Having said that, I should point out that killer bees do not roam in swarms looking for things to attack. They are just animals, and like most animals, they will mind their own business until they feel threatened. Unfortunately they are easily disturbed and perceive threats from things like passing vehicles, or passers-by too close to their nest. Even so, in Mexico and Central America, people have been living (albeit not in great harmony) with killer bees, without much difficulty for a few decades now.
So what can you do to prevent an attack, or survive one, should you be unfortunate enough to encounter a hive? Your best defense, as always, is knowledge. If you know how bees act you can usually avoid them, or at least avoid pissing them off. Bees swarm in the spring and fall to replicate themselves. There is an excellent writeup on the hows and whys of swarming. Generally swarming bees won't bother you, unless you bother them. It's after they've established a nest and are producing and raising young that they well act with extreme prejudice.
Keep your eyes and ears open. And use your head, fer chrissakes. If you hear the hum of bees nearby, you probably don't want to start jamming sticks into crevaces to find them. Avoid the area, and contact a professional pest control service or a beekeeper. They know what they're doing, and have the materials to enhance that know-how.
Bees like to nest in cracks, holes in trees, small ground openings. Killer bees are even less particular about the surrounding environment. They will nest in old tires, and the junk that's been sitting at the back of your shed since 1972.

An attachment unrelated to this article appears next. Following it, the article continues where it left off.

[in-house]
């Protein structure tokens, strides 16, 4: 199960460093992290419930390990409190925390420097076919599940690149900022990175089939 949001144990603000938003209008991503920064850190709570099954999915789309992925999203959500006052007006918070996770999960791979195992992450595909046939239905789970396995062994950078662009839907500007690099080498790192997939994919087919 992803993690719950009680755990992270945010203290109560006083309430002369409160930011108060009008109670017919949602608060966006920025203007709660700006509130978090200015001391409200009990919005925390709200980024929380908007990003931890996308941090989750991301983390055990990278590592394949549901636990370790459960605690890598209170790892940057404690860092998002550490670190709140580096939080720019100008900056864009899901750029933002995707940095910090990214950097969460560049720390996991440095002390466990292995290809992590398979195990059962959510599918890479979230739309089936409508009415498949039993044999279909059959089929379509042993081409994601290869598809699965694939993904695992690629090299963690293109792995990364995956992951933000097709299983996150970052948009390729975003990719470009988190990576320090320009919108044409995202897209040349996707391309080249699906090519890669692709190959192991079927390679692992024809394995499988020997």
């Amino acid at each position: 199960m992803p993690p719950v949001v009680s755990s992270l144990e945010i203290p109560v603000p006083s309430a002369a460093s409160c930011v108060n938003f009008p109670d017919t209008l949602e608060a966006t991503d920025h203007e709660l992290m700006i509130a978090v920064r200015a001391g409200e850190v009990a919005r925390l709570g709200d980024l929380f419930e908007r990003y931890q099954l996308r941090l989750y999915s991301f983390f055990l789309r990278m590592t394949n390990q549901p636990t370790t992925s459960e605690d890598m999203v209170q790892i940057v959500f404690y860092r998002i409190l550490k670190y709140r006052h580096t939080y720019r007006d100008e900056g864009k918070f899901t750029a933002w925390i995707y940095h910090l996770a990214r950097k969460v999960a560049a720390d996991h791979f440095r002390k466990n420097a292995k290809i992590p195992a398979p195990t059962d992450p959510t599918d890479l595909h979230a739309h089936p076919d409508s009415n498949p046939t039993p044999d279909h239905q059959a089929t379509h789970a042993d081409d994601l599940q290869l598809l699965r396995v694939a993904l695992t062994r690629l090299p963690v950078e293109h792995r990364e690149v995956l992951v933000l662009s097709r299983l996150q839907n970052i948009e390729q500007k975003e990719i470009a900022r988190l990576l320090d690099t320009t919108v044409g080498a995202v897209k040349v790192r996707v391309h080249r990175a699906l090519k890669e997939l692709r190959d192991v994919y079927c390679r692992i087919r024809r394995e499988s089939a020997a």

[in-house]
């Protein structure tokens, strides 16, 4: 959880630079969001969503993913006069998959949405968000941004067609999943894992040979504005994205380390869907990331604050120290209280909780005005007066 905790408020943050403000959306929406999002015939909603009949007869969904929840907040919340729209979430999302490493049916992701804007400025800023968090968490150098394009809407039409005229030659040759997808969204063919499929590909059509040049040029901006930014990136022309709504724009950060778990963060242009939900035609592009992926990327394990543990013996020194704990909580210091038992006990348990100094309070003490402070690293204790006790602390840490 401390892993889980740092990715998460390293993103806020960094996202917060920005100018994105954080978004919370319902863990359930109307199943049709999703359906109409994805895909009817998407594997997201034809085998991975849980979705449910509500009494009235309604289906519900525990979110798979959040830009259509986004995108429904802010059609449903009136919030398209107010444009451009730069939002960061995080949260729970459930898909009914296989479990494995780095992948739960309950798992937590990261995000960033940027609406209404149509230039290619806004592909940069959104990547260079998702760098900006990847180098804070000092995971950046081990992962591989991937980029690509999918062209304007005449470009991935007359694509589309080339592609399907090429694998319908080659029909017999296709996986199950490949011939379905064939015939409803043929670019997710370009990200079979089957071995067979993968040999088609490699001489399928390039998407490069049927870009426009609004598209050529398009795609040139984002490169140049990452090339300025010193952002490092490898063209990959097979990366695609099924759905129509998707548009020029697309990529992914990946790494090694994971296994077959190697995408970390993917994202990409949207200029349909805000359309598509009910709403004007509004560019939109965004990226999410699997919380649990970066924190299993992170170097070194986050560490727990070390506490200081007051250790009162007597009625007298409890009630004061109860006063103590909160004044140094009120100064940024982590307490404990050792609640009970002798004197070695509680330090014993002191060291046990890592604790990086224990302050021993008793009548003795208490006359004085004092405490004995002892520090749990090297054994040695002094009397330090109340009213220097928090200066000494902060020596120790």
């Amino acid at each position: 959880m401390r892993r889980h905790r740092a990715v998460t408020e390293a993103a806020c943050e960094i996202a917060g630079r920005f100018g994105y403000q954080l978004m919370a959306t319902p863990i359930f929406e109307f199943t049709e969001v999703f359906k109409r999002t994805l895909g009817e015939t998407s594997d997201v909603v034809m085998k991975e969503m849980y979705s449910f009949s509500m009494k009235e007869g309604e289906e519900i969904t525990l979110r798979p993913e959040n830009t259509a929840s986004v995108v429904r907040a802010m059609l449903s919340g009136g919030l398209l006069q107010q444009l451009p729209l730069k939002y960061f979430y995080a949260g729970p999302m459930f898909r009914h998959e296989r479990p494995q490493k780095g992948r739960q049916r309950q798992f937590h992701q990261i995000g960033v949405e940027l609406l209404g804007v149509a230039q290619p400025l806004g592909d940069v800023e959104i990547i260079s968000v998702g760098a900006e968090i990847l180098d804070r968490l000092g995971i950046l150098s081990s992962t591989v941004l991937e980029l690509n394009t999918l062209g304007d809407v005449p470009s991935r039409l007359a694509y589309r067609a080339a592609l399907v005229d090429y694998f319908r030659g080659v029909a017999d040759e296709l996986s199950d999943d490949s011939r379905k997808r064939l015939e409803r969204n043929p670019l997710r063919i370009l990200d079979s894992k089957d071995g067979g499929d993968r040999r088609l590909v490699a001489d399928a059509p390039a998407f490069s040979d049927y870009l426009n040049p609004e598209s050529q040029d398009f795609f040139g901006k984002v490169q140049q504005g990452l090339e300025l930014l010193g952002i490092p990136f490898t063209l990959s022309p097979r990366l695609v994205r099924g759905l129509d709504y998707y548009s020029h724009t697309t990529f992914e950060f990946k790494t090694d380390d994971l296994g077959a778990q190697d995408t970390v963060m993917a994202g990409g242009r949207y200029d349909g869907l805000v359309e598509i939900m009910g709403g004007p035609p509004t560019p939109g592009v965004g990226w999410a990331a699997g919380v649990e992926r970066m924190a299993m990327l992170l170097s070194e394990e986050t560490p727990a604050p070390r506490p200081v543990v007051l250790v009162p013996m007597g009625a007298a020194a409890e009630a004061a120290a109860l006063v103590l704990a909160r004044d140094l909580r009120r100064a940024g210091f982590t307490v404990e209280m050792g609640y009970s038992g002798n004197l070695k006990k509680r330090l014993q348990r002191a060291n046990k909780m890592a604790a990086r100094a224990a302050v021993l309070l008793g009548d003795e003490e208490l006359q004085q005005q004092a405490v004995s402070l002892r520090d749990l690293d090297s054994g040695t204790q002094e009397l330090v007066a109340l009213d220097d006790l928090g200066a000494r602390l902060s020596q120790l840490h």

Do not provoke bees that are minding their own business.
Run for shelter. That is not to say panic and flee. But take refuge in your house or car, or somewhere safe as quickly as possible until they go away. Killer bees have been known to sting hundreds of times in a few seconds, so getting the hell out of Dodge is of the utmost importance. Almost all fatal killer bee attacks are on victims who could not get away. Penned or tied up animals, and elderly people, notably. When you're running away, do not dive into the water. I know it seems like a good idea, but bees will wait for you to come back up for air, and will strike as soon as you do. Unless you can hold your breath for ten minutes, you're better off to just keep running.
Should you survive an attack, you can take comfort in the fact that the bees can only sting once, and all of the females will die after they sting you.
Serves 'em right.
Throughout this writeup, you've probably noticed that I am somewhat biased against these creatures. I tried to be objective, but I'm not much of a lover of bees in general, and this subspecies in particular. When I was 8, I was attacked by wasps (the insects, not the White Anglo-Saxon Protestants), and I was stung hundreds of times. That was a very bad week for me. I have since had an aversion to all insects that bite, sting, or otherwise inject fluid into the bloodstream, possibly causing anaphylactic shock. The idea of swarming killer bees gives me the ultimate willies.
However, in the same manner that one cannot look away from a train wreck, I am morbidly fascinated by bees and hornets and wasps. Through the murk of this sick fascination, I still harbor a grave distaste for them. I hope this fact didn't ruin your reading experience here today.